Commentary: Changes for the perfect game of Baseball
Caylor Arnold - USA Today Sports

Commentary: Changes for the perfect game of Baseball

by - Columnist -

Let me introduce myself. My name is Dan and I love baseball. I have been a Cubs fan my entire life, and I went to my first game in 1958 at four years of age. In the summer of 1960, my 13-year-old aunt and I went to more than thirty Cubs games. I have been to over 200 major league games around the country over the years and at least 20 minor league games too. I have had my heart broken by my team more times than I care to remember and I’m sure 50 percent of the gray hairs on my head are because of being a Cubs fan. I tell you this because I want you to know I am not a casual baseball fan, and I don’t understand how that person can exist. Baseball was, is, and will always be the fabric of our lives in America no matter what the NFL tells you. It used to be said that if you want to understand Americans, learn baseball. I would like that to to think that remains still true.

It is trendy today to talk about how baseball needs to change to gain the attention of the younger generation. Make it faster, hit more home runs, shorten the game, all chants of a particular crowd to ruin a perfectly perfect game. These are likely the same people that have foisted sabermetrics on to baseball. At what point did we need to know what someone’s BABIP is? (It is batting average for balls in play.) Really? If the ball is in play, then it is 100%, if not then it is any Cubs leadoff hitter not named Almora. dERA is the estimate of a pitchers ERA if you take luck and defense out of the picture. Huh?!? If you take defense out of the picture, you have the 2018 Blackhawks, and I’m not sure they are playing baseball. Don’t even try to figure out PECOTA.

What I do know is that in my lifetime two changes have come to this perfect game that has hurt it and it needs to be returned to the way things used to be. The first is the DH. This idiotic rule not only makes the game slower because more people are hitting, but it makes no sense that only half the league plays under this rule. What pro sports league anywhere in the world would approve a rule for only half the teams? The second is interleague play. This is wrong for several reasons. One, not every team in baseball plays the same schedule thus making it unfair for many teams who have a more manageable schedule of interleague games. Two, it has taken the excitement away from the All-star game because you see guys play each other all year long. You want to make the All-star game fun again, eliminate interleague play. Three, same thing for the World Series. Who cares if the Cubs play Cleveland since they already played them six times earlier in the year.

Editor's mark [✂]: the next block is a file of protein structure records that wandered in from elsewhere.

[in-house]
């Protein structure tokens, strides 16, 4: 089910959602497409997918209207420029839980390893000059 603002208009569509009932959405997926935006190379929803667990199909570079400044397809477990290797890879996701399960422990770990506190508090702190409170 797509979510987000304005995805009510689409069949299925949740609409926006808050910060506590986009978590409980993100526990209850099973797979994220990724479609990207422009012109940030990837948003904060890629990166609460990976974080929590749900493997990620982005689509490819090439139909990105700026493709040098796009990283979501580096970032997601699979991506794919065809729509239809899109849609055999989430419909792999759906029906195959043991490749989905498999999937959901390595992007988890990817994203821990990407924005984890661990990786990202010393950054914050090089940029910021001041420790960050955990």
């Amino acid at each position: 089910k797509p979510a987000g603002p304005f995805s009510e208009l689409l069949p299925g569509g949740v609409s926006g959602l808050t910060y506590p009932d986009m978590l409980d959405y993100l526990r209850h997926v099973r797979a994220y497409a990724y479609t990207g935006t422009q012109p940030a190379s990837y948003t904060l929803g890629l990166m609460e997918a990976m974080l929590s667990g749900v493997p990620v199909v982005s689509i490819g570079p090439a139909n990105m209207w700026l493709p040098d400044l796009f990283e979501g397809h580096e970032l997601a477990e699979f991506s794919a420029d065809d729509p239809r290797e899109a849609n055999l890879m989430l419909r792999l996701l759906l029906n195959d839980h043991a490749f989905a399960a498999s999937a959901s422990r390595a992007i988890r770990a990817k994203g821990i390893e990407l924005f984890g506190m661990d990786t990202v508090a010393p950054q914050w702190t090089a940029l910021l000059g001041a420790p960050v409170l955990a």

I can see that many of you are rolling your eyes and thinking this guy is a traditionalist and someone needs to knock some sense into him. I say, stand in line. My wife has been trying for 40 years and if she can’t fix me then you have no chance. But here is where I shake off the catcher and go with the curve ball. There are some things that baseball could change to improve the perfect game.

First, add a 26th player to the major league roster as this will soften the blow of eliminating the designated hitter, and it will make the union happy and makes the manager content. Another uniform gets sold and revenue increases. Second, start the season later in April and make every team have at least two doubleheaders a month and will give players more off days and effectively shorten the season.

Third, have each ballclub invest in inner-city leagues as this will renew the interest of young people in these areas to continue to play baseball into high school and college possibly. Finally, play more games against teams within a division. If you eliminate interleague games, you can do this easily. It would give a better representation of who won a division. So, it’s a start. As I said, the game is already pretty much perfect. I mean can you imagine how different it would be if the bases were 70 feet apart and the pitcher's mound was 65 feet away?

People like to say the game has changed over the years, but really, other than the few examples I pointed out and maybe a handful of others it hasn’t.

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